Today’s fleet owners and managers understand the importance of looking beyond purchase price and considering the total cost of ownership (TCO) of their equipment. Costs of residual value, insurance, maintenance, repairs and parts, among others, factor into the true expense of owning a vehicle.
Fuel has always been a big part of that equation, but typically the concern has centered around fuel costs. That’s missing the bigger picture, kind of like focusing on purchase price instead of TCO. Fuel itself can affect vehicle maintenance and performance, thus affecting TCO.
Considering the environmental impact
Sustainability hasn’t traditionally been part of total cost of ownership. It should be, however, because clean air regulations are on the rise. Also, many private and public sector organizations are adopting sustainability plans, so whether a fleet has its own organizational goals or needs to help a customer meet theirs, the emissions coming from a piece of equipment should be factored into TCO.
When looking for lower carbon fuel, there is a growing number of options. One of the best ways to measure the environmental friendliness of a fuel is to look at lifecycle emissions — that is, what goes into the full life of the fuel, from production to delivery to end use.
A good source for this information is the California Air Resources Board (CARB), which oversees one of the most progressive clean air programs in the world, the Low Carbon Fuel Standard. CARB assigns carbon intensity (CI) scores to fuels, taking into account the total amount of greenhouse gasses emitted for the production and use of a fuel. Here are the scores for various fuels, with lower numbers representing a more environmentally friendly fuel:
- Biodiesel: 27.0
- Renewable diesel: 34.6
- Compressed natural gas from fossil fuels: 79.2
- Electricity from the state grid: 93.8
- Petroleum diesel: 100.5
With data like this, fleets can showcase their lower emissions to potential customers when bidding on jobs. As emphasis on sustainability grows, customers are increasingly interested in fleets who can help them meet lower carbon goals or policies.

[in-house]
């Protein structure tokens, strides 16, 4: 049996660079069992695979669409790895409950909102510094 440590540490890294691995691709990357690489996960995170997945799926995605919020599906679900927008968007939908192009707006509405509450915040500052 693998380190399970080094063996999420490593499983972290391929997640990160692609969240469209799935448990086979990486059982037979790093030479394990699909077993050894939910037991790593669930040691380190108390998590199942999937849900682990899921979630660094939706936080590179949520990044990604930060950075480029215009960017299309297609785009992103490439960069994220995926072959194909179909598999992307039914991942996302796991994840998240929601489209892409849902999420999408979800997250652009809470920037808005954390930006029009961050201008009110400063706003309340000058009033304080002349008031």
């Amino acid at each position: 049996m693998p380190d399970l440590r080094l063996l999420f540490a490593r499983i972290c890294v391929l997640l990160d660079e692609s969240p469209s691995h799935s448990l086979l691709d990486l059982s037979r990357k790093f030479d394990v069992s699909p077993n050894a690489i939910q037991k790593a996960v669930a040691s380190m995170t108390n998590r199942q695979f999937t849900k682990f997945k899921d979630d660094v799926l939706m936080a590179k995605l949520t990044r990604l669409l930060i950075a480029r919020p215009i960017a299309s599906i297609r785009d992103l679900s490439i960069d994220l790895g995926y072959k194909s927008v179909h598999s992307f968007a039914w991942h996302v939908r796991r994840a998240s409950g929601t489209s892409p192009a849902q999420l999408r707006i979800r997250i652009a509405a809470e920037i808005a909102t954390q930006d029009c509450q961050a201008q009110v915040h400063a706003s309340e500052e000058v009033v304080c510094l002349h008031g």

A CI score may be a more indirect contributor to TCO than traditional items, but if the fuel that goes into your fleet can help you win jobs, then you can take that into consideration when calculating TCO.
Don’t forget performance
Fuel can directly affect maintenance. Some alternative fuels require added components that require service and repairs, or even all new engines or vehicles. Some fuels can also affect existing components.
As an example, let’s discuss the fuel I know best. Biodiesel can positively affect maintenance, parts and downtime, which are key components of TCO. These examples illustrate how biodiesel supports:
- Fewer diesel particulate filter (DPF) issues: Regenerations used to clear DPF clogging can hurt fuel economy and cause downtime. Biodiesel’s cleaner burn produces less particulate matter, which can help reduce DPF clogging, regeneration and wear.
- Added lubricity: Fuel pumps and injectors need adequate lubrication or the metal parts can rub together, creating excess heat, wear and damage. ULSD lacks the necessary lubricity, and additives are frequently used to bring it to spec, adding cost and complexity for fleets. A biodiesel blend as low as B2 (that’s 2% biodiesel, 98% ULSD) has been shown to give diesel vehicles more lubricity than required by ASTM D975.2
- Higher Cetane: The higher the Cetane number, the shorter the ignition time. Shorter ignition allows more time for complete combustion, which helps engines operate more effectively. The biodiesel ASTM specification for Cetane is a minimum of 47, while conventional diesel’s is 40.
Resale value is yet another important part of TCO. A truck that is better maintained will experience less wear and tear and could therefore be more valuable when it comes time to sell it.